Meditate, Yogic Path
Use These 3 Yogic Principles To Instantly Transform Any Discomfort (+ A Guided Meditation)
Yoga practice is like an obstacle race; many obstructions are purposely put on the way for us to pass through.
They are there to make us understand and express our own capacities.
We all have that strength, but we don’t seem to know it.
We seem to need to be challenged and tested in order to understand our own capacities.
In fact, that is a natural law.
If a river just flows easily, the water in the river does not express its power.
But once you put an obstacle to the flow by constructing a dam, then you can see its strength in the form of tremendous electrical power.
Swami Satchidananda, yogic teacher & translator/ commentator of the Yoga Sutras of Patanjali
It’s easy to get stuck in a loop repeating the same, often automatic patterns, habits, choices, and reactions over and over.
We’ve all been there at one point or another.
This often happens on an unconscious level, which makes it even more frustrating because it can feel like things are completely out of our control.
These patterns become our blind spots, our weakest and darkest areas where light hasn’t shined through yet.
What’s worse, some blind spots are so hidden from our own awareness, we’re don’t even know we’re being impacted by them.
Repeating these patterns leads to having the same uncomfortable, painful, and frustrating experiences, even if the details of the circumstances change form.
Having the same experiences leads to looping the same heavy emotions such as frustration, anger, anxiety, irritation, hopelessness, fear, regret, and disappointment.
This can lead to a downward spiral where insecurity and self-doubt rise as confidence and self-belief decline.
You Are A Bodhisattva Warrior Facing An Invisible Battle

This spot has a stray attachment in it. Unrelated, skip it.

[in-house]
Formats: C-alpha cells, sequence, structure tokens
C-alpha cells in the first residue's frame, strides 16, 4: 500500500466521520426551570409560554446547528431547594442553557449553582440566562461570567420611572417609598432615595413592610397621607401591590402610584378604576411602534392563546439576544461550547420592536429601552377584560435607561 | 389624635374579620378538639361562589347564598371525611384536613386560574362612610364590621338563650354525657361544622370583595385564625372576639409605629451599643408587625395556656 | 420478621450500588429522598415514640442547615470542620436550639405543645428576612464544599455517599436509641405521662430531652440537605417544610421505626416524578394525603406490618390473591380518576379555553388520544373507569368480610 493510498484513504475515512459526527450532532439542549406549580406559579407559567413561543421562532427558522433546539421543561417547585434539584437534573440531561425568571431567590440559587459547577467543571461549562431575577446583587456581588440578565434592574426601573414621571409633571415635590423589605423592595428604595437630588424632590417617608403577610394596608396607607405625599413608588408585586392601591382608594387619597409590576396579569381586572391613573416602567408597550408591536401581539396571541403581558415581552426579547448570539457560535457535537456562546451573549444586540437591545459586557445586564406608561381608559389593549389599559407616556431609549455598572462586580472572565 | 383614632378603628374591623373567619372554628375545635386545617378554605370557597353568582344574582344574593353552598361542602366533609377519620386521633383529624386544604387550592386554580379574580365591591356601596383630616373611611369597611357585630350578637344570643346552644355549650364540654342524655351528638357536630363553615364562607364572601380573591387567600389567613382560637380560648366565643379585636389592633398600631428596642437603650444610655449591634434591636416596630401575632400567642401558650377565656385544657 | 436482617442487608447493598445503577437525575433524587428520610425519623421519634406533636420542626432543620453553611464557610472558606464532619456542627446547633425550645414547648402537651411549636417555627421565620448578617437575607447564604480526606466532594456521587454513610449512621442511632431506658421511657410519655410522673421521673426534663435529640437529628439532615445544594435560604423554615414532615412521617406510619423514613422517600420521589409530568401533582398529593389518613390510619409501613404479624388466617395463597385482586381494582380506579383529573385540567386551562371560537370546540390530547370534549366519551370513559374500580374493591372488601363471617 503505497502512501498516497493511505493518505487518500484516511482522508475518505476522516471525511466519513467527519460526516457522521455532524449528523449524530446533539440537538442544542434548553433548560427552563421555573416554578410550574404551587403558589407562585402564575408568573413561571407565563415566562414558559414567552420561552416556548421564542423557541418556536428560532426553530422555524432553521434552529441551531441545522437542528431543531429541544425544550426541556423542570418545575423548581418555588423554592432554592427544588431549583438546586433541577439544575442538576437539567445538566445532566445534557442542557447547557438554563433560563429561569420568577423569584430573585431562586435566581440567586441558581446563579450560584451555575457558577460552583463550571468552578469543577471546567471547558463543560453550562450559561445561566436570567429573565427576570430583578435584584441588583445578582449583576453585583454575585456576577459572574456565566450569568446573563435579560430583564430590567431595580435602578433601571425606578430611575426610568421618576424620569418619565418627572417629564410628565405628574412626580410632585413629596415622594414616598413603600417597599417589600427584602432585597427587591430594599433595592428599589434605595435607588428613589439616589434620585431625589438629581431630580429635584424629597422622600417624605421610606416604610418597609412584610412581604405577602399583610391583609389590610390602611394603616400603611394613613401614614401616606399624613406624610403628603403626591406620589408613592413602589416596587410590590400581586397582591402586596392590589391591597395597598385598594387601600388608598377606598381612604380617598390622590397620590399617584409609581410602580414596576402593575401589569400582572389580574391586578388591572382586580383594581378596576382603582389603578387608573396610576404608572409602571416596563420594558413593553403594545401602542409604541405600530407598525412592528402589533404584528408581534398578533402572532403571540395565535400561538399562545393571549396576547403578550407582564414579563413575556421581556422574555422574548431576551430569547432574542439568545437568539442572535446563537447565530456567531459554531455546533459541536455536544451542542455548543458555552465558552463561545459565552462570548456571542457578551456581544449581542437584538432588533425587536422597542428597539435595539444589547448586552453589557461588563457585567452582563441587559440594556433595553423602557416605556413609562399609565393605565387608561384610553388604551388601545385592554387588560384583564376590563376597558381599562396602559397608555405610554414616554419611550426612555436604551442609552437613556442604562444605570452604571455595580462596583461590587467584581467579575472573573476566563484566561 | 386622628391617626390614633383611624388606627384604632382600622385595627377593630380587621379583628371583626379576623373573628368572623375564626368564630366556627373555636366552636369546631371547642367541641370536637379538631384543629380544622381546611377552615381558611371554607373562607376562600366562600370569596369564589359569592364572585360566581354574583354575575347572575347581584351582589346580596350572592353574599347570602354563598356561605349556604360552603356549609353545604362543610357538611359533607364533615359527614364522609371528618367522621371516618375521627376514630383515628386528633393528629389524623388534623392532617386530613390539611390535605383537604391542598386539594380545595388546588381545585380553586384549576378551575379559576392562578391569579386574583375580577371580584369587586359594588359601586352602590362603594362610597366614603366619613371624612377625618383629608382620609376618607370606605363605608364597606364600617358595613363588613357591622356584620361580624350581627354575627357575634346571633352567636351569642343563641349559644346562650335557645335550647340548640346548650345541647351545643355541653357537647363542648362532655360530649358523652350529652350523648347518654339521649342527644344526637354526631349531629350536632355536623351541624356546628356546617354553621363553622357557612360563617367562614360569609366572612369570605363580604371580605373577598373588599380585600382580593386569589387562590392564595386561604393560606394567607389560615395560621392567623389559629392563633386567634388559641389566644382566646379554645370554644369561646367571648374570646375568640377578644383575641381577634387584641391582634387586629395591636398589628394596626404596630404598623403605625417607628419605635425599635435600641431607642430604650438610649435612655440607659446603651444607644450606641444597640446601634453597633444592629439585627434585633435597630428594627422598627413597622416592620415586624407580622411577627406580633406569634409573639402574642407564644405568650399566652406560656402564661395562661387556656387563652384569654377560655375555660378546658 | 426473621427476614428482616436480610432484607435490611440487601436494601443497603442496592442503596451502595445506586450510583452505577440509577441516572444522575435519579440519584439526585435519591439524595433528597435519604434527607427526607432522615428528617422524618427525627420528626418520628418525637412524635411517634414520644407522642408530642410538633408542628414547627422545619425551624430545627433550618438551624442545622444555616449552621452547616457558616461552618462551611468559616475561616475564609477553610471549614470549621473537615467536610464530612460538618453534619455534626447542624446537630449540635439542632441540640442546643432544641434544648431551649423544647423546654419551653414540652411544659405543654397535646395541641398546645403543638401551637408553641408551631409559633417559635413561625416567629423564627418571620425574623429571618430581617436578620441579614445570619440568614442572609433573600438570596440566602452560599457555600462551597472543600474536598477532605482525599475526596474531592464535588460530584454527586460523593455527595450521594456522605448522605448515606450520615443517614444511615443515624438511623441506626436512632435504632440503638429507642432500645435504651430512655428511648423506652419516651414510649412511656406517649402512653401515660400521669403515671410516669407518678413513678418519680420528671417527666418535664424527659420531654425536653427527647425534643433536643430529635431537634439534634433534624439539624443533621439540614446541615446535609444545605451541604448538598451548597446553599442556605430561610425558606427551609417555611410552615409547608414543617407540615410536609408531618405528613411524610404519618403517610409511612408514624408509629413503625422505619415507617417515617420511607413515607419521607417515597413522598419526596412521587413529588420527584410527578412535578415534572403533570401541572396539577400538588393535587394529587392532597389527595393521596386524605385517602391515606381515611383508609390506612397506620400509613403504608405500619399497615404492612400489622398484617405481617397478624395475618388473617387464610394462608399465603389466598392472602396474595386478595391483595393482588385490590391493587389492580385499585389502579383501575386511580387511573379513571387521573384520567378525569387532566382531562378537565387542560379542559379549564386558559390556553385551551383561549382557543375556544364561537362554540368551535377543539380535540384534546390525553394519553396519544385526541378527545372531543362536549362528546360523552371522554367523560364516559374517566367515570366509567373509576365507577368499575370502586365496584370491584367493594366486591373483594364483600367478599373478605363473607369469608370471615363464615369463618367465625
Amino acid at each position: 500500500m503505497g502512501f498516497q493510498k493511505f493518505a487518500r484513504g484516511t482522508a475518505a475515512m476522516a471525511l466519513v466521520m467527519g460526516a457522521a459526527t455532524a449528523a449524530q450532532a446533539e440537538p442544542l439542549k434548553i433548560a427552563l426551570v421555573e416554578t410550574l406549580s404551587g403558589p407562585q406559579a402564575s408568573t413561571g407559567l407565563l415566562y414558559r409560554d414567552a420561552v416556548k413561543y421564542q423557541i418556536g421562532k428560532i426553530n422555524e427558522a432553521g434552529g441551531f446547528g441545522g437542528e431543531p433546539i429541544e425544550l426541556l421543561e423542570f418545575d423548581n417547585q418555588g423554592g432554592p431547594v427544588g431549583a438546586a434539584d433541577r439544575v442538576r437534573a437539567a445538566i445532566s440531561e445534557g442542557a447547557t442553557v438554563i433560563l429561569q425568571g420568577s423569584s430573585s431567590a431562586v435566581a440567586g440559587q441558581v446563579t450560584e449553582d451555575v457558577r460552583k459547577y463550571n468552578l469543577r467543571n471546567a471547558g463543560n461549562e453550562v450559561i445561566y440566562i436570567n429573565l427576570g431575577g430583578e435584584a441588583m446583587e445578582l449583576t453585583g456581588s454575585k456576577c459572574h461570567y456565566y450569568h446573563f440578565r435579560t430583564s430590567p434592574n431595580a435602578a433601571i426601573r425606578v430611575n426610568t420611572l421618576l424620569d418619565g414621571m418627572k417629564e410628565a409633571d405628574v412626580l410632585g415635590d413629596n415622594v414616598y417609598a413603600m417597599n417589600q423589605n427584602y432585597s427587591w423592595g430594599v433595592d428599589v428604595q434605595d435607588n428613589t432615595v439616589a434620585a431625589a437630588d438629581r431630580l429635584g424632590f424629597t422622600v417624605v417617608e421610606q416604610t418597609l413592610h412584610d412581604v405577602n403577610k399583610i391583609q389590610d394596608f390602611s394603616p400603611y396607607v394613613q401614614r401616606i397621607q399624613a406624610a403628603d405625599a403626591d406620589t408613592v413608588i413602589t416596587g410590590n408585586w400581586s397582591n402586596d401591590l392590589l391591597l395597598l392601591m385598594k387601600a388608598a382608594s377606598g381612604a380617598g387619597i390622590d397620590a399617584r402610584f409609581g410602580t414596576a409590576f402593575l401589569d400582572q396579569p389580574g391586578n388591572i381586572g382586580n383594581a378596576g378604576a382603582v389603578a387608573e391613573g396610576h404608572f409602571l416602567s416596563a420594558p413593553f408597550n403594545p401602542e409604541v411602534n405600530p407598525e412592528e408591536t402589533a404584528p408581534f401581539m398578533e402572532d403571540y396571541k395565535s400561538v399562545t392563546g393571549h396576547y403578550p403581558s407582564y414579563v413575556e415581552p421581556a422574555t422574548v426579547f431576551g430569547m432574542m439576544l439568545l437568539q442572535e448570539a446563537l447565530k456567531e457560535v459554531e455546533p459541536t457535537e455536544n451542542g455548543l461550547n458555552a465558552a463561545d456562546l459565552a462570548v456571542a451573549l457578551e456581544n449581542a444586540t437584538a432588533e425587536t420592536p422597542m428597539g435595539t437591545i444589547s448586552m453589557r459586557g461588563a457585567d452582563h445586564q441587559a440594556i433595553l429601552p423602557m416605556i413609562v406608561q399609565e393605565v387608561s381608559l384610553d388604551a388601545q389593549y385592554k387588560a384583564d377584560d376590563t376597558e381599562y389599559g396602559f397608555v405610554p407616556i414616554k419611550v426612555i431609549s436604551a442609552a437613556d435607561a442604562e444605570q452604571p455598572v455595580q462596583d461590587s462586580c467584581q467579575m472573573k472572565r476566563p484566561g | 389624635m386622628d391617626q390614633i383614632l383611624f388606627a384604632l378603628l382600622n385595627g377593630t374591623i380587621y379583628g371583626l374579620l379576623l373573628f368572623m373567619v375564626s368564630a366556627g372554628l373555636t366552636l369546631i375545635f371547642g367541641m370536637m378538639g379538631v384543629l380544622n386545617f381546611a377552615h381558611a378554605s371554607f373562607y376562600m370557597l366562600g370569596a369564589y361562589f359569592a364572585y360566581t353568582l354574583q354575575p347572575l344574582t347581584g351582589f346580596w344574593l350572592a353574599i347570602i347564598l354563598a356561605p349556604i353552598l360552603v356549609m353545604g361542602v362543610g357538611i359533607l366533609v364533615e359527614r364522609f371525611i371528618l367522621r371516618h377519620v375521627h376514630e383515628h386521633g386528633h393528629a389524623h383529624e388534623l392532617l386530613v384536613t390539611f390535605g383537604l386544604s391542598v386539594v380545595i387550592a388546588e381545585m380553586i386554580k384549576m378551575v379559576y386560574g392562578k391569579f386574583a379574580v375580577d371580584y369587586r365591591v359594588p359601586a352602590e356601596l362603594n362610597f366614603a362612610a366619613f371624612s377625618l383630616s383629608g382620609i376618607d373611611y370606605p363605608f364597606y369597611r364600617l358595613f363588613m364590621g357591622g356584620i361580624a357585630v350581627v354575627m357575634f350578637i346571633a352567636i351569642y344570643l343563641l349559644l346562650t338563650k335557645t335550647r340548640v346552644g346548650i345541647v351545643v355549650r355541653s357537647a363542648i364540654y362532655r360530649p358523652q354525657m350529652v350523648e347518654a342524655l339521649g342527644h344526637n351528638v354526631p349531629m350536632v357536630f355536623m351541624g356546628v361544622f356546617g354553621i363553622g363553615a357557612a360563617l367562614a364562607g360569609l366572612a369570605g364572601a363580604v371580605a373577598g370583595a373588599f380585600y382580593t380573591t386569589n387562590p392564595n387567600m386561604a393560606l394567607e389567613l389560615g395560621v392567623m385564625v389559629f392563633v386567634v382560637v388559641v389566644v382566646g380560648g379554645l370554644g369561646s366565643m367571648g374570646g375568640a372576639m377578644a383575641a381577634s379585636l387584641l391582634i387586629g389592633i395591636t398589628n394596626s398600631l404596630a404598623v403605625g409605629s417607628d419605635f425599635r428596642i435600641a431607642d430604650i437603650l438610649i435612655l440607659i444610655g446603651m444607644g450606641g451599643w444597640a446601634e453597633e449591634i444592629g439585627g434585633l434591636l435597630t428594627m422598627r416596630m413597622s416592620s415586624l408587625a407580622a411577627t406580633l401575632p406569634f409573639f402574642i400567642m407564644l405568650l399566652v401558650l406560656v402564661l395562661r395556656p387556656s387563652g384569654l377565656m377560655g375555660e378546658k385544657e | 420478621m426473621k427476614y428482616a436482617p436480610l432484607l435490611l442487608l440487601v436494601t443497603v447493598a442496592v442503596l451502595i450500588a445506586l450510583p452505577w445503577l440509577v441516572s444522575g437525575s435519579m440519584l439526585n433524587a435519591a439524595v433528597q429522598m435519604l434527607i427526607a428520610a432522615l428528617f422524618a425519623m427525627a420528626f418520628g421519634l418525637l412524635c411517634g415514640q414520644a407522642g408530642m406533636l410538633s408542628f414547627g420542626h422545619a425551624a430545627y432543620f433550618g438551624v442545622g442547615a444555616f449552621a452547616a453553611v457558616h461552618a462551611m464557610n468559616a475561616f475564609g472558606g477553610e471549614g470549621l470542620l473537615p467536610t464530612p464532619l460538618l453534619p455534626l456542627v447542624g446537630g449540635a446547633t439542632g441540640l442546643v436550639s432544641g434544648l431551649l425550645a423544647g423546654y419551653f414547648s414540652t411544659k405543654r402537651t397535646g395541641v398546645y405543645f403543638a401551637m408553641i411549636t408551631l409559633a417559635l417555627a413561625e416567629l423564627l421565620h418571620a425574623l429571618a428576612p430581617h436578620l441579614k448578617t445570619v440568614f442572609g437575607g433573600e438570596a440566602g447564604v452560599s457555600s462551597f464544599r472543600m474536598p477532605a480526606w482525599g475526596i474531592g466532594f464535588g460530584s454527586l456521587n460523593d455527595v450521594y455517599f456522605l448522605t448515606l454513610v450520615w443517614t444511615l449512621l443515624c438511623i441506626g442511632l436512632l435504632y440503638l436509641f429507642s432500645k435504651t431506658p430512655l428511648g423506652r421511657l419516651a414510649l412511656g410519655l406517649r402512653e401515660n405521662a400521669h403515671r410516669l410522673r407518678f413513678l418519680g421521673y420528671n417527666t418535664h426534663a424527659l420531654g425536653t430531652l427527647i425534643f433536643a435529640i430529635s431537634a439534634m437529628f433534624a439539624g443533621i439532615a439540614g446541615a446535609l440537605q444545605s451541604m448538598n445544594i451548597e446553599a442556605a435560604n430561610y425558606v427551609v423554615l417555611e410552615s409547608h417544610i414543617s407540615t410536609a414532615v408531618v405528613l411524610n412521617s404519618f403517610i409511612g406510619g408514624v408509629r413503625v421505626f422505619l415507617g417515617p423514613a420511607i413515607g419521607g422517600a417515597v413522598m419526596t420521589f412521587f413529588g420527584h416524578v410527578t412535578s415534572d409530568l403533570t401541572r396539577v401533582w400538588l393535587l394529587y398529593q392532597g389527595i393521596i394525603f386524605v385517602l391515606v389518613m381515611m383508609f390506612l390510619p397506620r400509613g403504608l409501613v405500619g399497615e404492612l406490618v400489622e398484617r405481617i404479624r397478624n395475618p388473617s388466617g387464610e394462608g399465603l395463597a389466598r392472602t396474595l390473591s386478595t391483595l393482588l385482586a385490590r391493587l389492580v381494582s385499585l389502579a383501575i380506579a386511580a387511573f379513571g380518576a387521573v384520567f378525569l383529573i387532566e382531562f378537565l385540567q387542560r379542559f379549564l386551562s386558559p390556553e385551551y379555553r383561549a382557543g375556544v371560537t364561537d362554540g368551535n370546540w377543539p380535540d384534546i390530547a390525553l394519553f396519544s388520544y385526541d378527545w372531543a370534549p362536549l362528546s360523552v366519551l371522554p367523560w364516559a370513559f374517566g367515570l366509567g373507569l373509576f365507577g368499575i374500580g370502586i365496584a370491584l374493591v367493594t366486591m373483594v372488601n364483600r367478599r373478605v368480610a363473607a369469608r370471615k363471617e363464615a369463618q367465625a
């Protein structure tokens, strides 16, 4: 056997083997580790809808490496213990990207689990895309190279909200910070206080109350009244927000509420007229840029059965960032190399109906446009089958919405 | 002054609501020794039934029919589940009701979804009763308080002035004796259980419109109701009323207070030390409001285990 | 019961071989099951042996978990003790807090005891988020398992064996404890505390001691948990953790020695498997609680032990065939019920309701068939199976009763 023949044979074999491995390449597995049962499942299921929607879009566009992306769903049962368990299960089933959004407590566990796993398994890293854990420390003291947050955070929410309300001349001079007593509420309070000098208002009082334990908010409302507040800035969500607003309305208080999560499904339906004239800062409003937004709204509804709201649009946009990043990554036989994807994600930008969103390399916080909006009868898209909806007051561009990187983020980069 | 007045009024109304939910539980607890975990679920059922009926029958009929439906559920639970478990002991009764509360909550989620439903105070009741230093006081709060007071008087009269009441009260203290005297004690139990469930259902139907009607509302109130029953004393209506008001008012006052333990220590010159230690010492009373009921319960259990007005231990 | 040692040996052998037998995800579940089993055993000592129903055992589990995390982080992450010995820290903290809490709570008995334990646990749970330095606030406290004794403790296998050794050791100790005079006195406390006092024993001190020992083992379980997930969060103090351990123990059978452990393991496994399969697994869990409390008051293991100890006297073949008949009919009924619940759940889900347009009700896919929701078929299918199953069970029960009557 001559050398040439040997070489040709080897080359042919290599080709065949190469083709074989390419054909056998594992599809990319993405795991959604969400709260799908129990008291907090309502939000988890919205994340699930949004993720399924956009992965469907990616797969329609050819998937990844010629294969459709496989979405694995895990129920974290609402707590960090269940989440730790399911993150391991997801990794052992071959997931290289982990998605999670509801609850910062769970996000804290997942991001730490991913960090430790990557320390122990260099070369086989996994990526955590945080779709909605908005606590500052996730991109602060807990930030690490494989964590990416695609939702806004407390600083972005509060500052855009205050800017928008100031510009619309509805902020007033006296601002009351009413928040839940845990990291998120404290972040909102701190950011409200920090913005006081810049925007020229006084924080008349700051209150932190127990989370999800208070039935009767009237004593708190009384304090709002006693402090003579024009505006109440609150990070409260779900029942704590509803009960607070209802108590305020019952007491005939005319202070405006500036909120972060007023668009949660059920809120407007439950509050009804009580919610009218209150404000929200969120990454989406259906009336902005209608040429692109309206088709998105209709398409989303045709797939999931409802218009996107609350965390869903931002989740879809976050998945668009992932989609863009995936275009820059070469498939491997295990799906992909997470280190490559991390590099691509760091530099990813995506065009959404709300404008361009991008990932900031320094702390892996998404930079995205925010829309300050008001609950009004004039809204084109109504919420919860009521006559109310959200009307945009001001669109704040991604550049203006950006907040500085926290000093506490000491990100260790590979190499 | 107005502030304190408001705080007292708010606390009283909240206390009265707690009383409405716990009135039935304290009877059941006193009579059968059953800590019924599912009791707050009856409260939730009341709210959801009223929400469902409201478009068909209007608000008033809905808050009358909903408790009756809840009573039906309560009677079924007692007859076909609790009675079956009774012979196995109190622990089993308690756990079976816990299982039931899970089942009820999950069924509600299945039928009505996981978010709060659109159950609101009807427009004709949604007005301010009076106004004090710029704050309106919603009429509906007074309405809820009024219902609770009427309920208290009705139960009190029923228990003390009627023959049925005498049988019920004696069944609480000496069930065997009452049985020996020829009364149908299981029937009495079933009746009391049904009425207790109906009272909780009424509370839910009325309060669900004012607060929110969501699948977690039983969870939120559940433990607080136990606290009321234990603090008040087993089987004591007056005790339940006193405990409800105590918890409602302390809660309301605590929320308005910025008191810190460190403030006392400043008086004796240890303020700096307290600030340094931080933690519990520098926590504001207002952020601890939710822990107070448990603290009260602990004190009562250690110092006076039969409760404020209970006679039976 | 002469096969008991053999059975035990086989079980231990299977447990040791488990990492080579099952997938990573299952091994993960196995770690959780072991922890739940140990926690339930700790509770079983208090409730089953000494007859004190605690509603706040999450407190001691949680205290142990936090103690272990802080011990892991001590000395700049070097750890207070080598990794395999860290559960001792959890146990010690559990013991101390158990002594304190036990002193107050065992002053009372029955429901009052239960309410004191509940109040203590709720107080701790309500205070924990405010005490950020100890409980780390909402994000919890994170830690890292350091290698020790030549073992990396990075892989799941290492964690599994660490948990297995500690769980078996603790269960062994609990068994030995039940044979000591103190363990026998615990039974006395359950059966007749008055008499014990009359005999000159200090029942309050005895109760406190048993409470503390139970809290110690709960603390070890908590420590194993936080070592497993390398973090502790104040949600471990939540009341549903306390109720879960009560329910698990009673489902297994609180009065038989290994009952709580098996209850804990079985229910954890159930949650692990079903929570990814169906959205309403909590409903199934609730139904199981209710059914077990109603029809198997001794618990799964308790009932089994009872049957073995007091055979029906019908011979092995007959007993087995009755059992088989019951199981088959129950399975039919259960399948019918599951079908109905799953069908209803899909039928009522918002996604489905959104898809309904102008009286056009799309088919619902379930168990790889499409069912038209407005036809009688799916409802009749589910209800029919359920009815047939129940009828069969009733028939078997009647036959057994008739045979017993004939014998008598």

If you’re reading this it’s because you’re a Bodhisattva Warrior facing an invisible battle every day of your life.
The Bodhisattva is one who awakens with an understanding of what is necessary to liberate from mental and emotional imprisonment and limitations.
Bodhi means awakening and understanding, and sattva is the quality of calm balance.
As the Bodhisattva Warrior, your mission involves three objectives:
- To awaken self-understanding and insight
- To learn and embody the quality of calm balance regardless of outer circumstances
- To grow inner strength and resolve
If you struggle with chronic stress, anxiety, or depression, the battlefield has more obstacles and obstructions for you, which means that the potential victory can be that much more triumphant.
This is the Invisible Battle:
- Facing your automatic and disempowering patterns, habits, choices, and reactions every day.
- Going inward and confronting your blind spots head on so you cast light on the dark forgotten or disowned corners of your inner being.
- Utilizing discomfort, pain, and frustration as a vehicle for transformation and mental/emotional purification.
- Finding the courage to honor, embody, and authentically live your Truth.
Break Outdated Patterns With These 3 Raja Yoga Principles
Accepting pain as help for purification, self-study, and surrender to a higher power constitute yoga in practice.
– Yoga Sutras of Patanjali, Sutra 2.1
Raja Yoga is referred to as ‘Royal Yoga’ because it is considered the highest form of yogic practice.
It is also known as ‘the science of the mind’ or ‘mental yoga‘ because it goes way beyond the typical kind of yoga we’re accustomed to. (The one that’s focused on the physical body and the poses.)
The primary text of Raja Yoga is called the Yoga Sutras of Patanjali.
This ancient text outlines the 8 Limbed Path of Raja Yoga via 196 Sutras, or ‘sutures’ of timeless wisdom intended to aid you on your journey as the Bodhisattva Warrior facing the Internal Battle.
The Sutra mentioned above, Sutra 2.1, is of particular importance as it outlines 3 specific yogic principles that can help minimize the obstacles in your path.
These three principles will help you break free from patterns that don’t serve you anymore, so you don’t keep recreating the same uncomfortable, painful, and frustrating experiences again and again.
- Tapas – self-discipline, and purification through the fire of challenge
- Svadhyaya – self-study
- Ishvara Pranidhana – surrender to a higher power with devotion and dedication
These three form part of the second limb of Raja Yoga, the Niyamas (personal disciplines or training.)
Let’s look at each one…
Tapas means ‘to burn or create heat.’
Anything burned out will be purified…
But how can this burning process be effected with our mental impurities?
By accepting all the pain that comes to us, even though the nature of the mind is to run after pleasure.
We will actually be happy to receive pain if we keep in mind its purifying effects.
– Swami Satchidananda, yogic teacher & translator/ commentator of the Yoga Sutras of Patanjali